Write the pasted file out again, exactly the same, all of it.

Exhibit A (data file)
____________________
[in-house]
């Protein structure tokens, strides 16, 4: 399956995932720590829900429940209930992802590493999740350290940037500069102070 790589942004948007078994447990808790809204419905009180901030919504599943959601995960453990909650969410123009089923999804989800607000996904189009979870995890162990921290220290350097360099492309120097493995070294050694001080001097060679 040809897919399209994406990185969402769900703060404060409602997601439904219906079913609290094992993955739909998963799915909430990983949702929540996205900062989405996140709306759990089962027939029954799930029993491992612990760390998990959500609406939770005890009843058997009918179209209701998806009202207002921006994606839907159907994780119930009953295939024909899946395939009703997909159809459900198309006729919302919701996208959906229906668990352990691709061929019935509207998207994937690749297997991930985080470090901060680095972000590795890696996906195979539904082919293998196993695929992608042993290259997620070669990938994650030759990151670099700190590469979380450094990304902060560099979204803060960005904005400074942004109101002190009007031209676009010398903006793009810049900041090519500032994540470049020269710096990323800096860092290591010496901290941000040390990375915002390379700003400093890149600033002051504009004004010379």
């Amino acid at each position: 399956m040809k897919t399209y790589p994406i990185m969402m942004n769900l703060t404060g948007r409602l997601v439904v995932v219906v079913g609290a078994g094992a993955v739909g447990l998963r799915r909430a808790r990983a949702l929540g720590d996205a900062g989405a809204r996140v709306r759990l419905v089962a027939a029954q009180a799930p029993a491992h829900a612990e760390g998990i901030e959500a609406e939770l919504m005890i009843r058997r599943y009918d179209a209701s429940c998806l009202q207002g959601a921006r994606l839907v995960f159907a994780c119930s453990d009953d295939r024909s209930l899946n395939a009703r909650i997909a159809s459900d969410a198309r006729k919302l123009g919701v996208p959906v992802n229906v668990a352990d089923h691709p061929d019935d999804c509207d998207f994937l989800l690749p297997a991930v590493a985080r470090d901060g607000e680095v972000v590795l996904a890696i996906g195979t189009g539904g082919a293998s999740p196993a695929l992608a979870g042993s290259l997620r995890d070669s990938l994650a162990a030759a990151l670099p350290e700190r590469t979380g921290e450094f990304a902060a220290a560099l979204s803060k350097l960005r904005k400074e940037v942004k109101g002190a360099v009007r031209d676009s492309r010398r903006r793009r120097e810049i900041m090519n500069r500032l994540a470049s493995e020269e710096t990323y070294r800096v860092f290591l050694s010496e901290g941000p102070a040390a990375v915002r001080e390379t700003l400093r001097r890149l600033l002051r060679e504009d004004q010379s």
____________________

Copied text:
[in-house]
């Protein structure tokens, strides 16, 4: 399956995932720590829900429940209930992802590493999740350290940037500069102070 790589942004948007078994447990808790809204419905009180901030919504599943959601995960453990909650969410123009089923999804989800607000996904189009979870995890162990921290220290350097360099492309120097493995070294050694001080001097060679 040809897919399209994406990185969402769900703060404060409602997601439904219906079913609290094992993955739909998963799915909430990983949702929540996205900062989405996140709306759990089962027939029954799930029993491992612990760390998990959500609406939770005890009843058997009918179209209701998806009202207002921006994606839907159907994780119930009953295939024909899946395939009703997909159809459900198309006729919302919701996208959906229906668990352990691709061929019935509207998207994937690749297997991930985080470090901060680095972000590795890696996906195979539904082919293998196993695929992608042993290259997620070669990938994650030759990151670099700190590469979380450094990304902060560099979204803060960005904005400074942004109101002190009007031209676009010398903006793009810049900041090519500032994540470049020269710096990323800096860092290591010496901290941000040390990375915002390379700003400093890149600033002051504009004004010379």
């Amino acid at each position: 399956m040809k897919t399209y790589p994406i990185m969402m942004n769900l703060t404060g948007r409602l997601v439904v995932v219906v079913g609290a078994g094992a993955v739909g447990l998963r799915r909430a808790r990983a949702l929540g720590d996205a900062g989405a809204r996140v709306r759990l419905v089962a027939a029954q009180a799930p029993a491992h829900a612990e760390g998990i901030e959500a609406e939770l919504m005890i009843r058997r599943y009918d179209a209701s429940c998806l009202q207002g959601a921006r994606l839907v995960f159907a994780c119930s453990d009953d295939r024909s209930l899946n395939a009703r909650i997909a159809s459900d969410a198309r006729k919302l123009g919701v996208p959906v992802n229906v668990a352990d089923h691709p061929d019935d999804c509207d998207f994937l989800l690749p297997a991930v590493a985080r470090d901060g607000e680095v972000v590795l996904a890696i996906g195979t189009g539904g082919a293998s999740p196993a695929l992608a979870g042993s290259l997620r995890d070669s990938l994650a162990a030759a990151l670099p350290e700190r590469t979380g921290e450094f990304a902060a220290a560099l979204s803060k350097l960005r904005k400074e940037v942004k109101g002190a360099v009007r031209d676009s492309r010398r903006r793009r120097e810049i900041m090519n500069r500032l994540a470049s493995e020269e710096t990323y070294r800096v860092f290591l050694s010496e901290g941000p102070a040390a990375v915002r001080e390379t700003l400093r001097r890149l600033l002051r060679e504009d004004q010379s």